- Homestar Runner: Strong Bad claims in one Strong Bad Email that, if he were invisible, he'd do the same sort of stuff he already does: Stealing snacks from Bubs, punching Homestar, and eating junk food while watching TV. Being Strong Bad, his point is undermined in that of the activities listed, the last one is the only one we see Strong Bad doing with any frequency outside this cartoon.
- Grif of Red vs. Blue is already a Jerkass, so his greatest ambition involving invisibility is to apply it to his slacking and take uninterruptible naps on a whim.
Grif: I would be completely unstoppable.
Simmons: Actually, you would be the exact opposite of that.
Grif: Totally stoppable. Already stopped.
Simmons: [nervous] No man should have that kind of power.
- Claudia from the SCP Foundation is a kleptomaniac woman who is permanently invisible like the classic Invisible Man. She's more of a Jerk with a Heart of Gold than anything and is amicable enough with the Foundation personnel, but struggles with depression and a fiery temper due to trauma, abuse, and homelessness she went through after her powers manifested. She usually doesn't do anything too serious aside from the occasional pickpocketing or prank, though she also Really Gets Around and has used sex to get out of her containment room a few times.
- In the Vox Machina season of Critical Role, Vax would often annoy his twin sister Vex whenever he was invisible including pulling faces and playing with her hair. This is made much funnier by the actors sitting next to each other and Liam doing it to Laura in character.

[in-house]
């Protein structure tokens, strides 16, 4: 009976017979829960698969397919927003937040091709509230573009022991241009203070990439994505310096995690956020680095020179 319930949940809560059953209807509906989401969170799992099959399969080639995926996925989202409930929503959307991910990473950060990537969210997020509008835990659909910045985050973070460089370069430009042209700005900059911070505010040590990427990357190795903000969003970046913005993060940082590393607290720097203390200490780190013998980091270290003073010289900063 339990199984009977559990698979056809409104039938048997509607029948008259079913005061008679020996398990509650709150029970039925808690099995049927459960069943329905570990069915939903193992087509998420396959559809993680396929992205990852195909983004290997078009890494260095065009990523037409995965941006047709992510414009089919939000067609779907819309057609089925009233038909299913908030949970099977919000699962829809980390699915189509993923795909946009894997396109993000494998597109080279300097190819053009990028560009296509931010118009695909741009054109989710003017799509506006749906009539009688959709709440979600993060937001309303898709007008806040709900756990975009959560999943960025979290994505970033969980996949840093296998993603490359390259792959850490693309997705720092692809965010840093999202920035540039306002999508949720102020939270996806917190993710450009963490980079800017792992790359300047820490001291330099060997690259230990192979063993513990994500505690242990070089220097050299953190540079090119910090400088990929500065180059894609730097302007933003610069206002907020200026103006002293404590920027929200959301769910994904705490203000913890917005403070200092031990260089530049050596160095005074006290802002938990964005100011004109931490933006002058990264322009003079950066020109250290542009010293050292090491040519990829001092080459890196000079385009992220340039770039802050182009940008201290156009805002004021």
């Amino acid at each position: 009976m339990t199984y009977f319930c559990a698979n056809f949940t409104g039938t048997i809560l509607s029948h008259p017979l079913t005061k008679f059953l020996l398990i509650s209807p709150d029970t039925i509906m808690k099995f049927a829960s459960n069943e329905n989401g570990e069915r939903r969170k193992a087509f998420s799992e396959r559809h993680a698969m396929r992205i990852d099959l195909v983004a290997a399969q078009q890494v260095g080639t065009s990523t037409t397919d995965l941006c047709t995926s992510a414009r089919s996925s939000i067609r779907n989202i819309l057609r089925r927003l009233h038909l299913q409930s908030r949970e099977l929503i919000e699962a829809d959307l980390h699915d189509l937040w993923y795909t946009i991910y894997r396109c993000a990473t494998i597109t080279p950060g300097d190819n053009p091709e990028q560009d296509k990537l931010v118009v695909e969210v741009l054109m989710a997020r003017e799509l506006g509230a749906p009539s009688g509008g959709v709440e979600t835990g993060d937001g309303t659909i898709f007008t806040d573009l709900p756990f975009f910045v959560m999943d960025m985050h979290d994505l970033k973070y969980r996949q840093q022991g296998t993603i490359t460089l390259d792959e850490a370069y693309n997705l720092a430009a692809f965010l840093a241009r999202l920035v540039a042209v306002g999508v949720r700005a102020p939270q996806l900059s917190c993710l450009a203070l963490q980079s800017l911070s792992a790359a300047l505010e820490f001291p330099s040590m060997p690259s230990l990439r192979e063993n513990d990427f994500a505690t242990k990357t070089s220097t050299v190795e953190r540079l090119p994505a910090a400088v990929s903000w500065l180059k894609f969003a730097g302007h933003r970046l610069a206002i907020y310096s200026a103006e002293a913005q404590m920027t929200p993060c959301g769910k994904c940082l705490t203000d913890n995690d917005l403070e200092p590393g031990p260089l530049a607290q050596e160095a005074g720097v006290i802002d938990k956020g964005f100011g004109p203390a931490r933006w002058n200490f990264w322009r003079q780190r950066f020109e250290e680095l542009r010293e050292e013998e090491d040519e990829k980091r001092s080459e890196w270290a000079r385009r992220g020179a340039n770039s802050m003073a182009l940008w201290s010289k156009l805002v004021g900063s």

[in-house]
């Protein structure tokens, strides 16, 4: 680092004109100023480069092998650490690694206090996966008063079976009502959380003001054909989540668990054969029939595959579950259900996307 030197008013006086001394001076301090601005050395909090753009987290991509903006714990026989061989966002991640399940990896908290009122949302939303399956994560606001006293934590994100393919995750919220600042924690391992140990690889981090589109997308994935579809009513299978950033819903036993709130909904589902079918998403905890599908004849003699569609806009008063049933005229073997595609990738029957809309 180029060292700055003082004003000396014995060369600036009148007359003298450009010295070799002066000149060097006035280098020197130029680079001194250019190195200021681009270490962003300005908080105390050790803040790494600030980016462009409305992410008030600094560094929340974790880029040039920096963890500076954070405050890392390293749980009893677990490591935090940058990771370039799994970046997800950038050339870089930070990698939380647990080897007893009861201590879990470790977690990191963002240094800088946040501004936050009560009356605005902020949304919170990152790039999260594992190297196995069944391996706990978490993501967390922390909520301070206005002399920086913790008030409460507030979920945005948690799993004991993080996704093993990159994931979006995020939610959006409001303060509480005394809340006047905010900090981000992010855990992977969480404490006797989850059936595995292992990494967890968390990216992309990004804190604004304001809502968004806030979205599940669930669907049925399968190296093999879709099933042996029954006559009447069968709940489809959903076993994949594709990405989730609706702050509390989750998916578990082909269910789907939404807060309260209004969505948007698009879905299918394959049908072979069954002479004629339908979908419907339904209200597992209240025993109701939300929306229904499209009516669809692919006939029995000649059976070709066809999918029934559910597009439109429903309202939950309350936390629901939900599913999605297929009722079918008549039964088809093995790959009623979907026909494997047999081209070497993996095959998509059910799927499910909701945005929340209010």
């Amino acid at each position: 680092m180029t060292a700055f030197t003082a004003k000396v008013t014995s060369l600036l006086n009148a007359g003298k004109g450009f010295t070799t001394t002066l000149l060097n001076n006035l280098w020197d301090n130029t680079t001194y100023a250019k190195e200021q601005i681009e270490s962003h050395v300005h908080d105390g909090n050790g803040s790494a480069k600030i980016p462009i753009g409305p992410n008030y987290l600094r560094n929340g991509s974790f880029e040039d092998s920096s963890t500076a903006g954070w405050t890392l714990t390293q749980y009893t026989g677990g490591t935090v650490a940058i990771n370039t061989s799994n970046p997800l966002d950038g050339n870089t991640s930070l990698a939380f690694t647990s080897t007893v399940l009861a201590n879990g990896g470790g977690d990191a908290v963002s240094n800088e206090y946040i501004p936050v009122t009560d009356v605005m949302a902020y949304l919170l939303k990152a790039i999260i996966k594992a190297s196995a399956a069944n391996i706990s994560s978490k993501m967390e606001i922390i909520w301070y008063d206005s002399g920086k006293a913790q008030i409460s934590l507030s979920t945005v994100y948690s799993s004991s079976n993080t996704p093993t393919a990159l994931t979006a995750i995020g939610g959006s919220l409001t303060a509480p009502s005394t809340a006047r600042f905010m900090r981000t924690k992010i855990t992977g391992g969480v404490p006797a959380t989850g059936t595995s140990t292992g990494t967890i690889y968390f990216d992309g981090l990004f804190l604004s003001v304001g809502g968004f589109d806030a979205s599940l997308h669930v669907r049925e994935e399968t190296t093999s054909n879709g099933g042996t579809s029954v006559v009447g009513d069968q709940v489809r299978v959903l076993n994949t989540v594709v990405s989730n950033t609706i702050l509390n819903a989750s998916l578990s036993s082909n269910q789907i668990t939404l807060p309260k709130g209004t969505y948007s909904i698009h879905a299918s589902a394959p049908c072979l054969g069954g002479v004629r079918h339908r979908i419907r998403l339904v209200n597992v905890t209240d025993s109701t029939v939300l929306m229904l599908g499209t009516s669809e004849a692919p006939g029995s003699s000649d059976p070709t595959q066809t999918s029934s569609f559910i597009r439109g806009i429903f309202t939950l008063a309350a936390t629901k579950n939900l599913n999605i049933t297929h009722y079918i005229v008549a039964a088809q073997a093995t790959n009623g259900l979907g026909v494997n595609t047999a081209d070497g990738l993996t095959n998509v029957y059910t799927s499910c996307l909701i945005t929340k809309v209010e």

- During season 8 of the Hermitcraft Server, a glitch ends up rendering Grian undetectable to other players. He proceeds to prank Mumbo when the latter comes over to his base by placing ominous signs while his back is turned, setting up end crystals, pelting him with eggs, and finally making a bunch of partially constructed withers. It's only after he accidentally summons a complete wither in the middle of Boatem Town that he realizes he's gone too far (especially since Mumbo was playing as a Technical Pacifist for the season and thus couldn't help him fight it).
- In Archie's Weird Mysteries, Reggie makes use of this.
- A dark example from the Batman: The Animated Series episode "See No Evil". An ex-con steals invisibility fabric to rob people. He also uses it to see his daughter (who he is legally prohibited to contact) as her imaginary friend "Mojo", and later tries to kidnap her.
- Classic Disney Shorts: In the 1942 Donald Duck cartoon "The Vanishing Private", Sergeant Pete knocks Donald into a barrel of invisible paint; once the now-invisible Donald gives Pete the slip, he decides to have some fun. When Pete is trying to explain to the confused General why he is skipping around and singing "Here We Go Round the Mulberry Bush" while throwing flower petals (he is trying to reveal Donald's whereabouts), Donald uses a pair of tongs to drop a cactus down the back of Pete's trousers. When Pete sees a half-eaten pie floating in midair, Donald smashes it into his face and skips off with a jump rope while singing "Mulberry Bush". Pete chases him around a tank, and Donald ties the rope to a ladder as a makeshift trip wire to send Pete flying. Finally, when Pete grabs a double armload of hand grenades from the base's arsenal and the alarmed General tries to talk him down, Donald sneaks up behind his CO, unsheathes his sword, and stabs Pete in the backside with it, making him drop the grenades and blow himself and the General sky high.
- Danny Phantom
- Danny has been known to use his invisibility/intangibility to spy in the girls' locker room, cheat at bowling/mini-golf, and spy on Sam while she was on dates with a Hungarian exchange student.
- Tucker briefly gained ghost powers and mostly used them to play pranks (pictured).